How to get parents involved

Maybe you might want to try something unique and include parents in your Skype-a-Thon plans. One fun idea that I do each year is to host an optional pitch-in Skype Breakfast during the morning of Skype-a-Thon. Parents have been hearing about the engaging and authentic learning that has occurred throughout our school year. They are curious and jump at the chance to experience the magic of Skype in the Classroom for themselves.

Students love showing off their Skype skills for their parents, and the parents are always blown away by what they see! Last year, they teamed up with their children for a Mystery Skype adventure with a 5th grade class in Spain.  This year, they’ll join on another Mystery Skype alongside their child. It’s a fun way to kick off Skype-a-Thon!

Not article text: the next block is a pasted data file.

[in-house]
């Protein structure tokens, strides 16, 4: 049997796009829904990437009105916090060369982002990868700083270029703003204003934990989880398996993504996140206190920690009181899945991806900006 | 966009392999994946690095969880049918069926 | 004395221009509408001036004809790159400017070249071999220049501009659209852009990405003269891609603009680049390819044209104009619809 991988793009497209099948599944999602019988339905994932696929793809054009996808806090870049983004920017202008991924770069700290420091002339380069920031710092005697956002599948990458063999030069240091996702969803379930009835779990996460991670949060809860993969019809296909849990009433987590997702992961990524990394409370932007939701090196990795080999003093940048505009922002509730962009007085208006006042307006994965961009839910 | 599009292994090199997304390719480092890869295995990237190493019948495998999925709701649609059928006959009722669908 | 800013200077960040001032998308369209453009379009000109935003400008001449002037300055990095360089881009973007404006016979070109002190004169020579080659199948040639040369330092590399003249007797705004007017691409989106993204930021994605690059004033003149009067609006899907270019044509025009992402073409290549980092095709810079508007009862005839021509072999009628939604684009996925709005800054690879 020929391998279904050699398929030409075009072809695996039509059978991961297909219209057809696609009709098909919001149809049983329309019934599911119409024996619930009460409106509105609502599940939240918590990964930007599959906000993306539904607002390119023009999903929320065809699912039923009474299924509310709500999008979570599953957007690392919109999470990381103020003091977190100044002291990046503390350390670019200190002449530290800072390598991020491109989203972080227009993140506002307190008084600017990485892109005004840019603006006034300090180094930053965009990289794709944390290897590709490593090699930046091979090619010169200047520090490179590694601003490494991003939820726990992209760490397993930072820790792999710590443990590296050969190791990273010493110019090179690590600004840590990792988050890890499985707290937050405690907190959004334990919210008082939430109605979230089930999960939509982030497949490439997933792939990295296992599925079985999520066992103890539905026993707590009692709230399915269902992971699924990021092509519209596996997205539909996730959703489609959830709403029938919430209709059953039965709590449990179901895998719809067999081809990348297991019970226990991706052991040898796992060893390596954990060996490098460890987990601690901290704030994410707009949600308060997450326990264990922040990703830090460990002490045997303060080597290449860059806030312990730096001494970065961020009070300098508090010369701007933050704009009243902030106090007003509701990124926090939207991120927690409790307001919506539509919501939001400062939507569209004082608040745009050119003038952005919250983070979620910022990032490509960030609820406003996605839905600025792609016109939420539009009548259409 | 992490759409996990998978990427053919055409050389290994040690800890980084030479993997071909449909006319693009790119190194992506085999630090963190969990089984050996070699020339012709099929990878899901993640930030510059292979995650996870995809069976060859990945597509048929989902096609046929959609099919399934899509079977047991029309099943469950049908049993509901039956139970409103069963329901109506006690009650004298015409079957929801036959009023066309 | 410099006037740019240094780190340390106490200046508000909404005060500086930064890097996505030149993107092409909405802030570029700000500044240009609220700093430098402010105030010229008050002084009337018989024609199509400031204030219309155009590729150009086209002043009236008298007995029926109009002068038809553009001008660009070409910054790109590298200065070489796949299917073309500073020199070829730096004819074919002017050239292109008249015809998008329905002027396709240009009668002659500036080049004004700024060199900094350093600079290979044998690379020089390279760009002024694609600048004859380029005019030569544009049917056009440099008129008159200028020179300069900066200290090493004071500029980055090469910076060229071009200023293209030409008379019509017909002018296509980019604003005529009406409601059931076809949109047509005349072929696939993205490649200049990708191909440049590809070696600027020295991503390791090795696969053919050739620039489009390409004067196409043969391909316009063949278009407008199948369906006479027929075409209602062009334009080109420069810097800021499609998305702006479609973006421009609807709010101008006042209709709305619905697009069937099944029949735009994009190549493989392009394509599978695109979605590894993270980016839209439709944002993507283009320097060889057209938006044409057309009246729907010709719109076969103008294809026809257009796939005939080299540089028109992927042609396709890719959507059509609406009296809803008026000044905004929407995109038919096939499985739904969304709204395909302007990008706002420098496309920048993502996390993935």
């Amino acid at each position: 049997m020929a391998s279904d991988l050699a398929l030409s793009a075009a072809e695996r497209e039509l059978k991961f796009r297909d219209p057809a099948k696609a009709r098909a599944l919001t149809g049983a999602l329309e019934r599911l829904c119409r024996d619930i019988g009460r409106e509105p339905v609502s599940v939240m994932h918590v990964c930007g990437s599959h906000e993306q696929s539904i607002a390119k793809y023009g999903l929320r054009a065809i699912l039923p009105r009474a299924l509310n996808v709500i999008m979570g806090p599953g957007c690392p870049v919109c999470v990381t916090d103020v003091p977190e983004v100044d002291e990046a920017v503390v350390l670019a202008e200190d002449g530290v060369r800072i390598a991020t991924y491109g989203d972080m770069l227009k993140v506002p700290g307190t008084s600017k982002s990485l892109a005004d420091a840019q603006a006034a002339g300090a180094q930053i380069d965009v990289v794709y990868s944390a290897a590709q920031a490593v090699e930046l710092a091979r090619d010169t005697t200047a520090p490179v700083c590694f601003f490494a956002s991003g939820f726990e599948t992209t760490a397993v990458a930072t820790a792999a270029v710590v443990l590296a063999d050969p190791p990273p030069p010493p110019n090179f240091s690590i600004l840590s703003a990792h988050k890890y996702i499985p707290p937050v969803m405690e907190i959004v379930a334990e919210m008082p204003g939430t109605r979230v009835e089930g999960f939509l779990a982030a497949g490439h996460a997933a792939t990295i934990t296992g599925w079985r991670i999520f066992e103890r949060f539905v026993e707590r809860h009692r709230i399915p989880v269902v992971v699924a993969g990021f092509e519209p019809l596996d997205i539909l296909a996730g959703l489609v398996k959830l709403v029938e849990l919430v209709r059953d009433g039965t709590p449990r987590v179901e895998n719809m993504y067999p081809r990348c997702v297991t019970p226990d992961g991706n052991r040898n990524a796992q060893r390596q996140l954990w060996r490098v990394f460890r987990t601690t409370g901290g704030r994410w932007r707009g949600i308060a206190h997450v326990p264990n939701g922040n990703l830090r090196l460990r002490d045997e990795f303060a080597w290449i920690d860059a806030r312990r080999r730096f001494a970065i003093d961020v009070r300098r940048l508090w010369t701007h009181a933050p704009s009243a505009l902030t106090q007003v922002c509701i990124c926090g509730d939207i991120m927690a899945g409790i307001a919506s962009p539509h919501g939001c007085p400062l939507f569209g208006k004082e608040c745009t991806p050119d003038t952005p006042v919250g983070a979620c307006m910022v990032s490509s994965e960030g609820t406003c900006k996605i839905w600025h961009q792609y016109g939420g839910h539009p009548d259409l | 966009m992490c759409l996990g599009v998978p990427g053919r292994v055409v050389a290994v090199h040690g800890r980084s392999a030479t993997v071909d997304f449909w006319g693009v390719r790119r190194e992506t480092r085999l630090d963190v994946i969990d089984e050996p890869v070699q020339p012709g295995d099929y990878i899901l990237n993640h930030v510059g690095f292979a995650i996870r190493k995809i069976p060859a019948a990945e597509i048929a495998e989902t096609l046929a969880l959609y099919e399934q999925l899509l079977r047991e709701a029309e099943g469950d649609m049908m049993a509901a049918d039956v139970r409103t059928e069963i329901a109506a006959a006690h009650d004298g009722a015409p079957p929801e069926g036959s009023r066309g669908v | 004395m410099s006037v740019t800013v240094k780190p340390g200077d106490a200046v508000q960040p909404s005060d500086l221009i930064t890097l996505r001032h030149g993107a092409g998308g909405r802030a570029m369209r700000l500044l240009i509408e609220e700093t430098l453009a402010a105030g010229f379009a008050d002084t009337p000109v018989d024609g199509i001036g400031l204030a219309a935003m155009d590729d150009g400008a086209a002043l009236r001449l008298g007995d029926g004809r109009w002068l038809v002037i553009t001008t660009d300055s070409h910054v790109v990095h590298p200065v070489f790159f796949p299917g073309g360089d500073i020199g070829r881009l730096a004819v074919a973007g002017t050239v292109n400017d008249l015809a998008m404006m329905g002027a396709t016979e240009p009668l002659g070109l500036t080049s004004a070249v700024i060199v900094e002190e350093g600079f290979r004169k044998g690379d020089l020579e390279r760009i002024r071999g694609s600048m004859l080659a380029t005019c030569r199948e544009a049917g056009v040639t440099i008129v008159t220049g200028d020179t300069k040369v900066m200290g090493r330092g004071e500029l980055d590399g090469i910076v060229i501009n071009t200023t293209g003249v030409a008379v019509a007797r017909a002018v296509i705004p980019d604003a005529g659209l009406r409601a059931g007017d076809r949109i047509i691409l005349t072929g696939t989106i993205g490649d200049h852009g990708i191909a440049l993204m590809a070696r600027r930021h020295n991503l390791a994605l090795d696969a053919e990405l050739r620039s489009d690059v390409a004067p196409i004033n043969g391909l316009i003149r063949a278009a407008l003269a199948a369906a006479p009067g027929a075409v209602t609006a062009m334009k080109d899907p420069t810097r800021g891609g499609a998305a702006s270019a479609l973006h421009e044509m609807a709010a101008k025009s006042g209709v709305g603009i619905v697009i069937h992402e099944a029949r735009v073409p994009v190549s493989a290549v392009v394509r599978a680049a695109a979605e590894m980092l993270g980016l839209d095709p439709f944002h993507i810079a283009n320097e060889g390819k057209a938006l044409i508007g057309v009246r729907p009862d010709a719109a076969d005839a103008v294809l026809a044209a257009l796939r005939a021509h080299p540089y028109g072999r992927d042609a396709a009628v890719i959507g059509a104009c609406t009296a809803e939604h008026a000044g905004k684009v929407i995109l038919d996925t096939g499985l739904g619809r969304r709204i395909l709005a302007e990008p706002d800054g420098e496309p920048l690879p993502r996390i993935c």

Another meaningful way to include the parents is to create a homework assignment where the students report back what they learned to their folks. Then, they ask the parents to respond about which Skype-a-Thon destination they found most interesting and why. The kids love having homework that their parents need to do. More importantly, this assignment encourages rich discussion between parent and child. That is a win-win!

A student's note on an answer sheet, describing what they learned from a recent cross-cultural Skype session.

A student's note on an answer sheet, describing what they learned from a recent cross-cultural Skype session.

And don’t forget…

There is a fantastic collection of Skype-a-Thon resources available to seasoned and new Skype enthusiasts alike on the Skype-a-Thon Teacher Toolkit. You might be inspired to create a passport for your class’ Skype-a-Thon journey, create a class map to track your travels, and so much more!